Commentary: Caveat Trader
Wait - what did that cost me?
Traders Magazine Online News, August 22, 2011
"With great power comes great responsibility." No, that line didn't come from the Spider-Man movies-successful wartime president Franklin D. Roosevelt said it first (and Voltaire did too, before him, but FDR fits better for our purposes). Please note the "wartime" part, because we are in the trenches daily as today's trading environment continues to change. Our arsenal is technology, and broker-supplied algorithms are often the specific weapon of choice.
But what is the end result of using these algos? Trading made easy? Or further marginalization of a trader's skill set? Your call.
Although powerful when used correctly, the available specialized algorithms are frequently rendered barely adequate, because traders may not select the correct parameters necessary to target the desired equity. In an ever more competitive marketplace, a trader is unwittingly putting his order at a major disadvantage if he's not using his algo properly.
Based on research and discussions with many key algo providers, we believe the following scenario is all too common: Traders are increasingly relying on "go-to" desk algorithms supplied by their broker without having been properly educated about how to use them, and therefore risking exceedingly poor execution. The problem usually arises due to the misguided comfort a trader draws from using just one or two desk algorithms. These algos were thoughtfully researched, customized on launch day and are ably toggled "passive" or "aggressive" on the fly.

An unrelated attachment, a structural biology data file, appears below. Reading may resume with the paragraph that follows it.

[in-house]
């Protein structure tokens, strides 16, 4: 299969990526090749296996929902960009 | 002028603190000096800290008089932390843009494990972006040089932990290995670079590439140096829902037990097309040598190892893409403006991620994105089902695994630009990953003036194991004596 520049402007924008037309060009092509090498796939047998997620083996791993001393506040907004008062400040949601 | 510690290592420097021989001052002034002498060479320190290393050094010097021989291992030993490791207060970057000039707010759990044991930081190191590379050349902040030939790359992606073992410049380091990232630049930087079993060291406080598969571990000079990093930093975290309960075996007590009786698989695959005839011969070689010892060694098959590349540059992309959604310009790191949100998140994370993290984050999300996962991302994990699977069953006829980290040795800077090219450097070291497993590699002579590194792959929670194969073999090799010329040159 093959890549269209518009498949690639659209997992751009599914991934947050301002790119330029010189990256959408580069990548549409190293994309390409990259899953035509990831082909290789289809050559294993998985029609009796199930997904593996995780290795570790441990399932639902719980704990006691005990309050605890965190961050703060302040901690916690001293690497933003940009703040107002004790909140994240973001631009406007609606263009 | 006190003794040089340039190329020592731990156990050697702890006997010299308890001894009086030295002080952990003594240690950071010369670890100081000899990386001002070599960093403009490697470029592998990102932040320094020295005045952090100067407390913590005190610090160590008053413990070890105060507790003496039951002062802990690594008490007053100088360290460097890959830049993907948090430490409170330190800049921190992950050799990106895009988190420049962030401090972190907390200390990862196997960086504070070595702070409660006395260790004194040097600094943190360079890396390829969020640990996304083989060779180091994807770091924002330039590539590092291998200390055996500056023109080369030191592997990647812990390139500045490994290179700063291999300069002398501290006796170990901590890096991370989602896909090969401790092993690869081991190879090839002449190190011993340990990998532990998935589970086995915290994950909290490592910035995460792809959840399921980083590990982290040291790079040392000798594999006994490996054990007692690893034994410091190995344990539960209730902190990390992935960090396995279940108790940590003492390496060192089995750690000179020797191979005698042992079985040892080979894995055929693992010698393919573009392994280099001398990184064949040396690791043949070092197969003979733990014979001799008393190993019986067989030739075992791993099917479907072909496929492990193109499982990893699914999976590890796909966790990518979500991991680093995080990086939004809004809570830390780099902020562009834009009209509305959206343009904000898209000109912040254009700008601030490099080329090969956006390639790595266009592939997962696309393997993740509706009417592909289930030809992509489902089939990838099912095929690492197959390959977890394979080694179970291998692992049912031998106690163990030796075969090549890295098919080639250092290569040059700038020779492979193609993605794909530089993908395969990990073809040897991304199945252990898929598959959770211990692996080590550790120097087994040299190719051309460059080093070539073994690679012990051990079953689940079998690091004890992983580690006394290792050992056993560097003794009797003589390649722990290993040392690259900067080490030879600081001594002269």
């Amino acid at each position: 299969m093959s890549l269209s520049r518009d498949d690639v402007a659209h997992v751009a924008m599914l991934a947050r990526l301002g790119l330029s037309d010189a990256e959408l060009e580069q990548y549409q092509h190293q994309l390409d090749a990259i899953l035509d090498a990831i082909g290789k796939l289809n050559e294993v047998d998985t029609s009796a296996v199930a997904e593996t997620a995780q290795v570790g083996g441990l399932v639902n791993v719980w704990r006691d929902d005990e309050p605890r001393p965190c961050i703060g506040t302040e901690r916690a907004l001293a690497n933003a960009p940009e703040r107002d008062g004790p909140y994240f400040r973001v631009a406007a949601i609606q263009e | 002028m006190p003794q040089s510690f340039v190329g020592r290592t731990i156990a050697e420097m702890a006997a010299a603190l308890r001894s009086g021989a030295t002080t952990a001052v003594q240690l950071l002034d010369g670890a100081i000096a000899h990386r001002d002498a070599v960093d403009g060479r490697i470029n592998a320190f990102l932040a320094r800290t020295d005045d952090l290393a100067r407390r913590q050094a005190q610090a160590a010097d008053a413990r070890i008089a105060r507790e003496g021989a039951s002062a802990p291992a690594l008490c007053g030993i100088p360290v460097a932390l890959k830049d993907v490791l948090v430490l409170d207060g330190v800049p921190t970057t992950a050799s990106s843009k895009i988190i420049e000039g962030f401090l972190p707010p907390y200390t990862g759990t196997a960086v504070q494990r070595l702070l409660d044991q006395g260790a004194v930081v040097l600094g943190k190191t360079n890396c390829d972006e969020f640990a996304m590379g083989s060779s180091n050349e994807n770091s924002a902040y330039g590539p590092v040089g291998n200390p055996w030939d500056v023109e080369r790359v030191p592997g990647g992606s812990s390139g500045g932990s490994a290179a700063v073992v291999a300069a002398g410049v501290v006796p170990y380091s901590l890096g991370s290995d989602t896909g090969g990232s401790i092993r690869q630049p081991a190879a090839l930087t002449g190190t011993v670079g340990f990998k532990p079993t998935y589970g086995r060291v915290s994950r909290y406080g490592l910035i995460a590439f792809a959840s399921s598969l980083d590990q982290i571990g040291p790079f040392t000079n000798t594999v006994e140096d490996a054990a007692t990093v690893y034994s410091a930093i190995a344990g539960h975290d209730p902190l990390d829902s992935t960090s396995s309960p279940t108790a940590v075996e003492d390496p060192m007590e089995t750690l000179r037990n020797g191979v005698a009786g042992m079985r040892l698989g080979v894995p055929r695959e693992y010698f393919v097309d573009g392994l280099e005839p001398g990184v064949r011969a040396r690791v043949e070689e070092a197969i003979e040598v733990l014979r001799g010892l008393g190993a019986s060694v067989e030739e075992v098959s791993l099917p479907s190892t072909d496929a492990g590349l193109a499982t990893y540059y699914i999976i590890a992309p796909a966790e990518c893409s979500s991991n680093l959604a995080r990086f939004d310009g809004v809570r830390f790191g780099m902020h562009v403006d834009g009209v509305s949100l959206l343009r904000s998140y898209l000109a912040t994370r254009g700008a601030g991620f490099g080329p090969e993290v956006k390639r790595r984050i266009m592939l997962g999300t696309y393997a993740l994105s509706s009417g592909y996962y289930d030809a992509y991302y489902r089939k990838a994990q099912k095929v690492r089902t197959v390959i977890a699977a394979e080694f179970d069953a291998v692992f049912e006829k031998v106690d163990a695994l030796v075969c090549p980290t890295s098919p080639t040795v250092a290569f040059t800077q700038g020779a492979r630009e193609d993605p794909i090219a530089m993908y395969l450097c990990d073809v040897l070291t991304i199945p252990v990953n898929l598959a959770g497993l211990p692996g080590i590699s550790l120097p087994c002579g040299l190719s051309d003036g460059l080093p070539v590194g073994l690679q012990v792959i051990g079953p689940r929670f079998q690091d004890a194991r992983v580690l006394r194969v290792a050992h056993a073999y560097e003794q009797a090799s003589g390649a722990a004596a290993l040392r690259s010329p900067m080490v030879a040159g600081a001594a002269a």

But after the initial setup, they're put on autopilot because that's simplest (the preset algo hot button is right there), and anyway, the algo has been advertised as providing a certain level of execution quality. Unfortunately, complacence here is definitely a no-no-forensic investigation will likely reveal the execution quality to be disappointing. Many algos are perfectly capable of adequate execution; but it's how they are used-and even more important, when-that can make them ineffective.
Here's an easy example: Returns and fills will always be poor if you're using an unmodified VWAP on volatile stocks-as will other algo flavors in trading situations not adjusted for, no matter how good they're advertised to be.
At several conferences I've attended, in the U.S. and elsewhere, I've heard complaints from providers, brokers and traders from both sides of the desk, stating that many algo users have not been fully educated about everything the products do and how they access the markets, not to mention that they lack the time to learn how to modify them. And even if they do understand their algos, they say, the interfaces can be less than user-friendly, especially if you need to use one quickly-as is the case on hectic market days, when adjustments are most necessary.
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